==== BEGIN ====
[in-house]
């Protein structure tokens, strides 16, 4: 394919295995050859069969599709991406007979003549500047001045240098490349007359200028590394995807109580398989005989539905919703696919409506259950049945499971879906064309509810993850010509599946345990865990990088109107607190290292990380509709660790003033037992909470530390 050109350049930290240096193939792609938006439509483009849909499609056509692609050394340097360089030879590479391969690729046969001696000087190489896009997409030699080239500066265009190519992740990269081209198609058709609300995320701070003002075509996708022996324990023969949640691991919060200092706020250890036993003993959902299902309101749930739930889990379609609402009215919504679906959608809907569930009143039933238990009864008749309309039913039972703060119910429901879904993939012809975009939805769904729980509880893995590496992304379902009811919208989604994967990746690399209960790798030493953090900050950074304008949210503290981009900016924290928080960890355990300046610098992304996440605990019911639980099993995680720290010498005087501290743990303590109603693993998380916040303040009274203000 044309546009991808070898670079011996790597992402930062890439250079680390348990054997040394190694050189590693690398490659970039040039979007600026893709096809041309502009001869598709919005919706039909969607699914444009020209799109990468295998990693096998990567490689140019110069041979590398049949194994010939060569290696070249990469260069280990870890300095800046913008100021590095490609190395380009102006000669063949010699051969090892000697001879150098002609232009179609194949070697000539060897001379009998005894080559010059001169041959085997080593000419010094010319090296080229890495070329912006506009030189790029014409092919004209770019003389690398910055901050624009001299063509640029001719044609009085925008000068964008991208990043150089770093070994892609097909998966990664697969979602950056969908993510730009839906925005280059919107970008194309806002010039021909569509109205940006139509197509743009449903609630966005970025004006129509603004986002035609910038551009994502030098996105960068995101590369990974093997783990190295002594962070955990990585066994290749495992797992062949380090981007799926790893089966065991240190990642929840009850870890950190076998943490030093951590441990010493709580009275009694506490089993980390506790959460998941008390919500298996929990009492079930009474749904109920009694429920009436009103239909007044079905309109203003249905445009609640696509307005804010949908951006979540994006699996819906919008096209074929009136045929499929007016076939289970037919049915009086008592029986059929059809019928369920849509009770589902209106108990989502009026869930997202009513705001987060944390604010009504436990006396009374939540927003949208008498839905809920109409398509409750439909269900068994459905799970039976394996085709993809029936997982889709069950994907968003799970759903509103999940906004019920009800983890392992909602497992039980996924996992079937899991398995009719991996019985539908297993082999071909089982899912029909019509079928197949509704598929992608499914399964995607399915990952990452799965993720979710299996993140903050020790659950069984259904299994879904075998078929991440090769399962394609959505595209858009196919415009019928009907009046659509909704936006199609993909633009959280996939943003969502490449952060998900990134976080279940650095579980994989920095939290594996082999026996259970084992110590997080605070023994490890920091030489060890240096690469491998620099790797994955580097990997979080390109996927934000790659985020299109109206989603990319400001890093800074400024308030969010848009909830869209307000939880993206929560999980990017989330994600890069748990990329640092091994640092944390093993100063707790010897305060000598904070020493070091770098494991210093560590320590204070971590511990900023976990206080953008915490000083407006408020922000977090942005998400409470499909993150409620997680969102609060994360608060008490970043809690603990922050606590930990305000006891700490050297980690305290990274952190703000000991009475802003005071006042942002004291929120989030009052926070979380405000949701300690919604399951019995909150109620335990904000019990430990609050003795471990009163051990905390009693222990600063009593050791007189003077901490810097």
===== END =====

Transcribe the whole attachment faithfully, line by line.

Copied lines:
[in-house]
């Protein structure tokens, strides 16, 4: 394919295995050859069969599709991406007979003549500047001045240098490349007359200028590394995807109580398989005989539905919703696919409506259950049945499971879906064309509810993850010509599946345990865990990088109107607190290292990380509709660790003033037992909470530390 050109350049930290240096193939792609938006439509483009849909499609056509692609050394340097360089030879590479391969690729046969001696000087190489896009997409030699080239500066265009190519992740990269081209198609058709609300995320701070003002075509996708022996324990023969949640691991919060200092706020250890036993003993959902299902309101749930739930889990379609609402009215919504679906959608809907569930009143039933238990009864008749309309039913039972703060119910429901879904993939012809975009939805769904729980509880893995590496992304379902009811919208989604994967990746690399209960790798030493953090900050950074304008949210503290981009900016924290928080960890355990300046610098992304996440605990019911639980099993995680720290010498005087501290743990303590109603693993998380916040303040009274203000 044309546009991808070898670079011996790597992402930062890439250079680390348990054997040394190694050189590693690398490659970039040039979007600026893709096809041309502009001869598709919005919706039909969607699914444009020209799109990468295998990693096998990567490689140019110069041979590398049949194994010939060569290696070249990469260069280990870890300095800046913008100021590095490609190395380009102006000669063949010699051969090892000697001879150098002609232009179609194949070697000539060897001379009998005894080559010059001169041959085997080593000419010094010319090296080229890495070329912006506009030189790029014409092919004209770019003389690398910055901050624009001299063509640029001719044609009085925008000068964008991208990043150089770093070994892609097909998966990664697969979602950056969908993510730009839906925005280059919107970008194309806002010039021909569509109205940006139509197509743009449903609630966005970025004006129509603004986002035609910038551009994502030098996105960068995101590369990974093997783990190295002594962070955990990585066994290749495992797992062949380090981007799926790893089966065991240190990642929840009850870890950190076998943490030093951590441990010493709580009275009694506490089993980390506790959460998941008390919500298996929990009492079930009474749904109920009694429920009436009103239909007044079905309109203003249905445009609640696509307005804010949908951006979540994006699996819906919008096209074929009136045929499929007016076939289970037919049915009086008592029986059929059809019928369920849509009770589902209106108990989502009026869930997202009513705001987060944390604010009504436990006396009374939540927003949208008498839905809920109409398509409750439909269900068994459905799970039976394996085709993809029936997982889709069950994907968003799970759903509103999940906004019920009800983890392992909602497992039980996924996992079937899991398995009719991996019985539908297993082999071909089982899912029909019509079928197949509704598929992608499914399964995607399915990952990452799965993720979710299996993140903050020790659950069984259904299994879904075998078929991440090769399962394609959505595209858009196919415009019928009907009046659509909704936006199609993909633009959280996939943003969502490449952060998900990134976080279940650095579980994989920095939290594996082999026996259970084992110590997080605070023994490890920091030489060890240096690469491998620099790797994955580097990997979080390109996927934000790659985020299109109206989603990319400001890093800074400024308030969010848009909830869209307000939880993206929560999980990017989330994600890069748990990329640092091994640092944390093993100063707790010897305060000598904070020493070091770098494991210093560590320590204070971590511990900023976990206080953008915490000083407006408020922000977090942005998400409470499909993150409620997680969102609060994360608060008490970043809690603990922050606590930990305000006891700490050297980690305290990274952190703000000991009475802003005071006042942002004291929120989030009052926070979380405000949701300690919604399951019995909150109620335990904000019990430990609050003795471990009163051990905390009693222990600063009593050791007189003077901490810097």